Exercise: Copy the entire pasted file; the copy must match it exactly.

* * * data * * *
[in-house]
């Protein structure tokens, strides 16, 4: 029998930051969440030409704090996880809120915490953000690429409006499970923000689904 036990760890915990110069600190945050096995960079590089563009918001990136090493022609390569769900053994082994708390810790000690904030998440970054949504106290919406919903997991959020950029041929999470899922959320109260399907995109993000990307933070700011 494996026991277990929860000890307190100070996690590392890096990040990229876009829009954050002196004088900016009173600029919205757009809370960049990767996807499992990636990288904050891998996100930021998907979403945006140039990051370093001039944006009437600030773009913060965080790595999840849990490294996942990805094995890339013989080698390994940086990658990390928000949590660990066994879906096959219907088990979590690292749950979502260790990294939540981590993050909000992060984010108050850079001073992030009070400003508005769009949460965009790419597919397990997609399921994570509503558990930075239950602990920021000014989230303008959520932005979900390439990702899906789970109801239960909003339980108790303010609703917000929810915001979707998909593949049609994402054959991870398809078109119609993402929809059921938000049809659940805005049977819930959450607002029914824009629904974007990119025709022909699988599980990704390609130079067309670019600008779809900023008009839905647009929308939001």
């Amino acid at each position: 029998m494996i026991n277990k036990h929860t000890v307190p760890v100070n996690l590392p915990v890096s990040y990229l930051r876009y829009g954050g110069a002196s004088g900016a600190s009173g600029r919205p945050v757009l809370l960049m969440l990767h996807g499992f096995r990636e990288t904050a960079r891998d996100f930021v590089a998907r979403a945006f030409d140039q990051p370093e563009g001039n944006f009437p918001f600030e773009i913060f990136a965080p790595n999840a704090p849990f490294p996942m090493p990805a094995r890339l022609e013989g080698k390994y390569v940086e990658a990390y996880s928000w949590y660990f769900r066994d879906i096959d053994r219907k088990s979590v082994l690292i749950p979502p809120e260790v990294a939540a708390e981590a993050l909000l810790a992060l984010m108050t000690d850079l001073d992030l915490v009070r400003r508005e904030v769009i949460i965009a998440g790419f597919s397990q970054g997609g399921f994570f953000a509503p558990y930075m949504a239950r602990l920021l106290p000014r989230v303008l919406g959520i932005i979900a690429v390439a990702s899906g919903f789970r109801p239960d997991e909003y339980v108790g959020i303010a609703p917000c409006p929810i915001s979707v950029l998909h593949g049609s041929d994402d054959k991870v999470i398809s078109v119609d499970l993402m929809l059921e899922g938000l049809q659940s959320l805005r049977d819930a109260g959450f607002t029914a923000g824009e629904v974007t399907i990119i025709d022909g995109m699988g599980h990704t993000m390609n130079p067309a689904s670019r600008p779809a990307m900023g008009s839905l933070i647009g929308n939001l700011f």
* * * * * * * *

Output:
[in-house]
């Protein structure tokens, strides 16, 4: 029998930051969440030409704090996880809120915490953000690429409006499970923000689904 036990760890915990110069600190945050096995960079590089563009918001990136090493022609390569769900053994082994708390810790000690904030998440970054949504106290919406919903997991959020950029041929999470899922959320109260399907995109993000990307933070700011 494996026991277990929860000890307190100070996690590392890096990040990229876009829009954050002196004088900016009173600029919205757009809370960049990767996807499992990636990288904050891998996100930021998907979403945006140039990051370093001039944006009437600030773009913060965080790595999840849990490294996942990805094995890339013989080698390994940086990658990390928000949590660990066994879906096959219907088990979590690292749950979502260790990294939540981590993050909000992060984010108050850079001073992030009070400003508005769009949460965009790419597919397990997609399921994570509503558990930075239950602990920021000014989230303008959520932005979900390439990702899906789970109801239960909003339980108790303010609703917000929810915001979707998909593949049609994402054959991870398809078109119609993402929809059921938000049809659940805005049977819930959450607002029914824009629904974007990119025709022909699988599980990704390609130079067309670019600008779809900023008009839905647009929308939001």
């Amino acid at each position: 029998m494996i026991n277990k036990h929860t000890v307190p760890v100070n996690l590392p915990v890096s990040y990229l930051r876009y829009g954050g110069a002196s004088g900016a600190s009173g600029r919205p945050v757009l809370l960049m969440l990767h996807g499992f096995r990636e990288t904050a960079r891998d996100f930021v590089a998907r979403a945006f030409d140039q990051p370093e563009g001039n944006f009437p918001f600030e773009i913060f990136a965080p790595n999840a704090p849990f490294p996942m090493p990805a094995r890339l022609e013989g080698k390994y390569v940086e990658a990390y996880s928000w949590y660990f769900r066994d879906i096959d053994r219907k088990s979590v082994l690292i749950p979502p809120e260790v990294a939540a708390e981590a993050l909000l810790a992060l984010m108050t000690d850079l001073d992030l915490v009070r400003r508005e904030v769009i949460i965009a998440g790419f597919s397990q970054g997609g399921f994570f953000a509503p558990y930075m949504a239950r602990l920021l106290p000014r989230v303008l919406g959520i932005i979900a690429v390439a990702s899906g919903f789970r109801p239960d997991e909003y339980v108790g959020i303010a609703p917000c409006p929810i915001s979707v950029l998909h593949g049609s041929d994402d054959k991870v999470i398809s078109v119609d499970l993402m929809l059921e899922g938000l049809q659940s959320l805005r049977d819930a109260g959450f607002t029914a923000g824009e629904v974007t399907i990119i025709d022909g995109m699988g599980h990704t993000m390609n130079p067309a689904s670019r600008p779809a990307m900023g008009s839905l933070i647009g929308n939001l700011f």